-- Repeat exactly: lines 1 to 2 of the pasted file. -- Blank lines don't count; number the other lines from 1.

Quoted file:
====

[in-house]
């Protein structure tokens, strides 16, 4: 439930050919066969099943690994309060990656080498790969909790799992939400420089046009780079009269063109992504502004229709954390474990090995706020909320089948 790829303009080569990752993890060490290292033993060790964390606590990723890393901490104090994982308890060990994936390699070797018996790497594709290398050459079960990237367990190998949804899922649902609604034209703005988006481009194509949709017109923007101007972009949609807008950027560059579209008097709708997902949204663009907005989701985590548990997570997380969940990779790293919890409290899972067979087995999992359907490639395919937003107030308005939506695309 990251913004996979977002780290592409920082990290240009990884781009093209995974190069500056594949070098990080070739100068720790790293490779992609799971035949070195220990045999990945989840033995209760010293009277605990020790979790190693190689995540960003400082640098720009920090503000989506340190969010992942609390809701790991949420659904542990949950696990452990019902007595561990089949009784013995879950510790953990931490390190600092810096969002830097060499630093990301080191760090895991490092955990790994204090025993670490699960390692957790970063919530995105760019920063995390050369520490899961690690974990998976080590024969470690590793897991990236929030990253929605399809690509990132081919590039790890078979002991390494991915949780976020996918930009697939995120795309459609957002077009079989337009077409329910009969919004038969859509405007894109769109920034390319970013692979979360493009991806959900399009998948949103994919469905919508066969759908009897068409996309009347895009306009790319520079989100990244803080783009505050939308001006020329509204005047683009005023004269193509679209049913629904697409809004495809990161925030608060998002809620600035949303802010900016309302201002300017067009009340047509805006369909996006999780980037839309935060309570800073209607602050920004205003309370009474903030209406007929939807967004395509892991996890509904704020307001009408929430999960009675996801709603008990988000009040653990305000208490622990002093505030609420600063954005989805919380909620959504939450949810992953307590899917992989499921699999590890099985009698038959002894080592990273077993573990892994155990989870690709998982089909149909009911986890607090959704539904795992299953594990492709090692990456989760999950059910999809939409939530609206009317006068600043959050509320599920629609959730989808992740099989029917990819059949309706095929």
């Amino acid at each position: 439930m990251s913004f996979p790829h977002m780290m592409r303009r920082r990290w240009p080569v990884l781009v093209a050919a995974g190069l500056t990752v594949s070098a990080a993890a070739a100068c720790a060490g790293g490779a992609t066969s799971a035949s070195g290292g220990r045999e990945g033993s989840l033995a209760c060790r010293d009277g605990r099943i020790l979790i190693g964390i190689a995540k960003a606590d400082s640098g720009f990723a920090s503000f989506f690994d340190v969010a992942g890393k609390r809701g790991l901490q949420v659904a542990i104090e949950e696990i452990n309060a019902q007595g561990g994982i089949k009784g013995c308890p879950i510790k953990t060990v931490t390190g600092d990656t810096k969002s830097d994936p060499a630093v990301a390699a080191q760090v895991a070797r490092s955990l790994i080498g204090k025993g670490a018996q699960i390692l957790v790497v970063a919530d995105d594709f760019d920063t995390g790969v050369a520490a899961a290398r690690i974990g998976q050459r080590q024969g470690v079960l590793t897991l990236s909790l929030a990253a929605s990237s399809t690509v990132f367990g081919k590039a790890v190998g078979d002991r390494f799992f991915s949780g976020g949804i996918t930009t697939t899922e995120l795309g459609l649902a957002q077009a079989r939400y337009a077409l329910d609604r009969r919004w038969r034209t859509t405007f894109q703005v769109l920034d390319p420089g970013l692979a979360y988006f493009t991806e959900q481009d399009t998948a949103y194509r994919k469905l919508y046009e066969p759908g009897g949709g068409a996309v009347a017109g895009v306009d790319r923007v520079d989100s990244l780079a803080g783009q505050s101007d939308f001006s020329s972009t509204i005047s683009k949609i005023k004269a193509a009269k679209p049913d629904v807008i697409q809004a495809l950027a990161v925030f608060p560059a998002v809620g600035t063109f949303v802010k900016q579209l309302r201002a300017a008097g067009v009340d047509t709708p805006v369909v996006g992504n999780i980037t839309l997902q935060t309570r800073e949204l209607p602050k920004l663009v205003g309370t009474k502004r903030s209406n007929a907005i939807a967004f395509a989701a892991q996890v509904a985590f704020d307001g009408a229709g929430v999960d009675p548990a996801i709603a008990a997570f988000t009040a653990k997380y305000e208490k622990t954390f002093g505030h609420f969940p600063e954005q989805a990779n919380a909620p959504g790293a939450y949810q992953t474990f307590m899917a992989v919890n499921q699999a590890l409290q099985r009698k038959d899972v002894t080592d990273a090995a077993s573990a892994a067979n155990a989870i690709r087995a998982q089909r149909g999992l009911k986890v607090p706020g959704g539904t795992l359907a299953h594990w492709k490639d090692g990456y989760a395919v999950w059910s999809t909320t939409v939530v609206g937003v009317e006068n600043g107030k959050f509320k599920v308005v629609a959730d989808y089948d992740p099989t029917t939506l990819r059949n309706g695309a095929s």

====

[in-house]
């Protein structure tokens, strides 16, 4: 439930050919066969099943690994309060990656080498790969909790799992939400420089046009780079009269063109992504502004229709954390474990090995706020909320089948 790829303009080569990752993890060490290292033993060790964390606590990723890393901490104090994982308890060990994936390699070797018996790497594709290398050459079960990237367990190998949804899922649902609604034209703005988006481009194509949709017109923007101007972009949609807008950027560059579209008097709708997902949204663009907005989701985590548990997570997380969940990779790293919890409290899972067979087995999992359907490639395919937003107030308005939506695309 990251913004996979977002780290592409920082990290240009990884781009093209995974190069500056594949070098990080070739100068720790790293490779992609799971035949070195220990045999990945989840033995209760010293009277605990020790979790190693190689995540960003400082640098720009920090503000989506340190969010992942609390809701790991949420659904542990949950696990452990019902007595561990089949009784013995879950510790953990931490390190600092810096969002830097060499630093990301080191760090895991490092955990790994204090025993670490699960390692957790970063919530995105760019920063995390050369520490899961690690974990998976080590024969470690590793897991990236929030990253929605399809690509990132081919590039790890078979002991390494991915949780976020996918930009697939995120795309459609957002077009079989337009077409329910009969919004038969859509405007894109769109920034390319970013692979979360493009991806959900399009998948949103994919469905919508066969759908009897068409996309009347895009306009790319520079989100990244803080783009505050939308001006020329509204005047683009005023004269193509679209049913629904697409809004495809990161925030608060998002809620600035949303802010900016309302201002300017067009009340047509805006369909996006999780980037839309935060309570800073209607602050920004205003309370009474903030209406007929939807967004395509892991996890509904704020307001009408929430999960009675996801709603008990988000009040653990305000208490622990002093505030609420600063954005989805919380909620959504939450949810992953307590899917992989499921699999590890099985009698038959002894080592990273077993573990892994155990989870690709998982089909149909009911986890607090959704539904795992299953594990492709090692990456989760999950059910999809939409939530609206009317006068600043959050509320599920629609959730989808992740099989029917990819059949309706095929």